Hire a financial planner
How a financial planner can help
A planner can assist you and estate beneficiaries with managing and transferring the deceased’s investment and savings accounts, and helping you to determine which assets to hold, which to cash out, and which to rollover into tax-preferred accounts. Closing down these accounts can have costly tax implications to a beneficiary, so getting advice first is critical. Leaving money in high-risk investments for any significant duration of time after you have taken control of them also might subject you, as the executor or executrix, to unnecessary legal risk, so finding the right financial planner, and doing so on a timely basis, is an important task.
Financial planners can also work with each beneficiary and develop the best way to manage his/her inheritance. The key here is that they can individualize plans, based on the beneficiary’s age, needs, current financial health, etc. For example, an 18-year-old heir is typically a long-term investor who is better able to weather the ups and downs of riskier stocks that, over time, traditionally offer higher returns. An older person, particularly one in or nearing retirement, will likely want a more conservative portfolio that better protects assets from market downturns and provides income for future years.
What to consider when hiring a financial planner
When selecting a financial planner, you should consider several things. First, you will want to check their credentials and ask for references. Anyone can use the title “financial planner,” so you will want to understand their licensing, skills and knowledge before agreeing to hire them. The “Certified Financial Planner” title is given only to financial advisors who have completed extensive class work and passed rigorous testing, so it is one good way of determining if someone has extensive experience.
You also should consider asking any potential planner to provide proof that he or she has invested the money of his clients wisely in the past, in both up and down markets. Ask the planner to connect you with at least five of his or her clients to see what they think of the job he or she has done. You also should use the Internet to search for any praise that the planner or their firm has received or any recognition from credible third parties (financial publications, TV networks, etc.) or complaints filed against them. Often, ethic violations, disciplinary actions, client disputes, and/or legal actions are documented online.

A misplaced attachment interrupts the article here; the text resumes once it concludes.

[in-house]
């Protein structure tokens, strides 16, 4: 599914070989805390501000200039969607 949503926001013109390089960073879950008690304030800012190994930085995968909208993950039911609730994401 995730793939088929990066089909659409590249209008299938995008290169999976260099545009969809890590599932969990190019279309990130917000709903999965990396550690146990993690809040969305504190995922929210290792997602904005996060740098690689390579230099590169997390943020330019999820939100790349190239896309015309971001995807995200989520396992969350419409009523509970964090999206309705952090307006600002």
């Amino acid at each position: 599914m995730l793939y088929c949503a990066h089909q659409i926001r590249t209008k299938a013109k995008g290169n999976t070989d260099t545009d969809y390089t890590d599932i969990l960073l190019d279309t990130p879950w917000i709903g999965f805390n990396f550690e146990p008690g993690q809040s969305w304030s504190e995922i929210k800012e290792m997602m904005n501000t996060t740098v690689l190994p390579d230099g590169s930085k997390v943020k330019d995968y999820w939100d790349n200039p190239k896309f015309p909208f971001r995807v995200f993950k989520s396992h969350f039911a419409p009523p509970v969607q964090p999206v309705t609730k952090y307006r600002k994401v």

You also should inquire how the planner will make his or her money. Will you pay an hourly rate or a flat fee? Will you be charged a percentage of the amount of money handled for you? Is a commission charged on any securities or other financial products bought and sold on your behalf? Fee-based advisors make more money when you grow your portfolio, but make less when you lose money as your account shrinks, so generally have your best interests at heart. Knowing these things will help you better compare financial planners and select the best one for you and the deceased’s heirs.
While there are no guarantees when investing in the stock market, a financial planner has the resources and knowledge to suggest the best portfolio options, including bonds and investments with guaranteed returns. In short, even if you are financially savvy and keep up on investment news, financial planners will likely know more. As a result, they can prevent unwanted risk and better ensure that any inherited money is handled correctly – which undoubtedly would please the deceased who worked hard to earn and save the money in the first place.